The past month has seen violent attacks occur in locations across the world, many of which have been tied to the Islamic State (also known as IS, ISIS or Daesh).
The most recent act of violence was inflicted on people in the heart of the busy Karrada neighbourhood in Baghdad, Iraq, on the night of Saturday 2 July. A bomb-laden truck entered the neighbourhood and ploughed into a building containing a gym, coffee shop and stores. At least 125 people died in the attack, including 25 children.
Other recent attacks the Islamic State has recently claimed include a shooting at a café in Dhaka, Bangladesh, and on security targets in Yemen. Other violent events in Turkey, Jordan, northern Lebanon, the United States and France have also been tied to IS, but have not been claimed by them.
In the face of the terrible violence we continue to see throughout our world – in recent days, in Orlando, USA; Istanbul, Turkey; Dhaka, Bangladesh; Baghdad, Iraq; Syria; Yemen; Jordan; Lebanon; Israel, and Palestine – we cry out with the Psalmist, how long? How long will this cycle of violence continue?
We long for a world of peace with justice, reconciliation and hope. A world where our relationships are built on love, compassion, understanding, and nonviolent resolutions of our conflict.
Most people want to live at peace with their neighbours.
Desmond Tutu, a world leader in advocating for justice and peace, highlights that the powers for good in our world – those who respect each other and desire to live at peace with one another – are greater than those people who would draw us into a spiral of violence and hatred.
“I have heard and seen many examples of the cruelty that we are able to visit on one another during my time… I have also seen incredible forgiveness and compassion… Yes, each of us has the capacity for great evil… But for every act of evil there are a dozen acts of goodness in our world that go unnoticed,” Desmond Tutu writes in his book, Believe.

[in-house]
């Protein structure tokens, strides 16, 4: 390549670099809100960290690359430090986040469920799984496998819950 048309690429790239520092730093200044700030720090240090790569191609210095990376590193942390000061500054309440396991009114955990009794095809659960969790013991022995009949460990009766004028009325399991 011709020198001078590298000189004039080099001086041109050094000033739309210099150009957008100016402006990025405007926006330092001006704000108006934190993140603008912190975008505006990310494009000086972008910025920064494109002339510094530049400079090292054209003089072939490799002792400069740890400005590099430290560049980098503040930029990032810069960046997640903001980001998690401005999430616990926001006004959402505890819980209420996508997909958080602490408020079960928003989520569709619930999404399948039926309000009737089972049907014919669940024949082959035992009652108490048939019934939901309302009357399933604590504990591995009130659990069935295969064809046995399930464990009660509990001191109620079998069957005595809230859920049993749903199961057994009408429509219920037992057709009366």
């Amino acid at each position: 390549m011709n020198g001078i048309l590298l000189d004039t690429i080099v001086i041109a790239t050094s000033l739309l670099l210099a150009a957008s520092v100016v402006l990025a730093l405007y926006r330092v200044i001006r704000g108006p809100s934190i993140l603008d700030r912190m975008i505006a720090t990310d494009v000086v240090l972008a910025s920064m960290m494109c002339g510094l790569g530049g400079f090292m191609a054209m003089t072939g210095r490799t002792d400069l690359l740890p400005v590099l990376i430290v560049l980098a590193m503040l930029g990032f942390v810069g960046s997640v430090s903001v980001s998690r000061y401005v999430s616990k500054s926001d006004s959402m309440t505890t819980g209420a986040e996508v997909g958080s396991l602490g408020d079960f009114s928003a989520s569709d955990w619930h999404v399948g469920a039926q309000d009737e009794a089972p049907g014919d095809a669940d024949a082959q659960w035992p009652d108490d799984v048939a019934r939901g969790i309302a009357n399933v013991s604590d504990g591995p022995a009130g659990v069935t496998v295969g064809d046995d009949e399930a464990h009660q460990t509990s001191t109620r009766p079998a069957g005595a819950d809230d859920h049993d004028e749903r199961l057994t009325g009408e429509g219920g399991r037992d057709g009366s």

“It is only because we believe that people should be good that we despair when they are not. Indeed, if people condoned the evil, we would be justified in losing hope. But most of the world does not. We know that we are meant for better.”
In Matthew 5:9, Jesus said: “Blessed are the peacemakers, for they will be called children of God.”
We are following in the footsteps of Jesus whenever we seek to make peace: when we live nonviolently in our personal relationships, and when we actively participate in bringing reconciliation in our local communities; where we seek peaceful and nonviolent solutions to disagreements, and where we refuse to demonise and dehumanise others who are different to ourselves.
Jesus says to us – peacemakers – you are God’s children.
We pray for peace:
We pray for peace and courage to resist all those forces that would lead us to hatred and violence.
We pray for comfort for those who have lost family and friends in the recent killings.
We pray for all those whose lives have been changed by the trauma of the attacks, and the disruption of their daily lives.
We pray that we will see and respond to others through your eyes – as people of worth, created in God’s image and deeply loved.
May we be peacemakers with you, bringing hope and light to our world.
In your name, we pray. Amen.
(sourced from reflections by the Uniting Church (South Australia) Moderator Dr Deidre Palmer)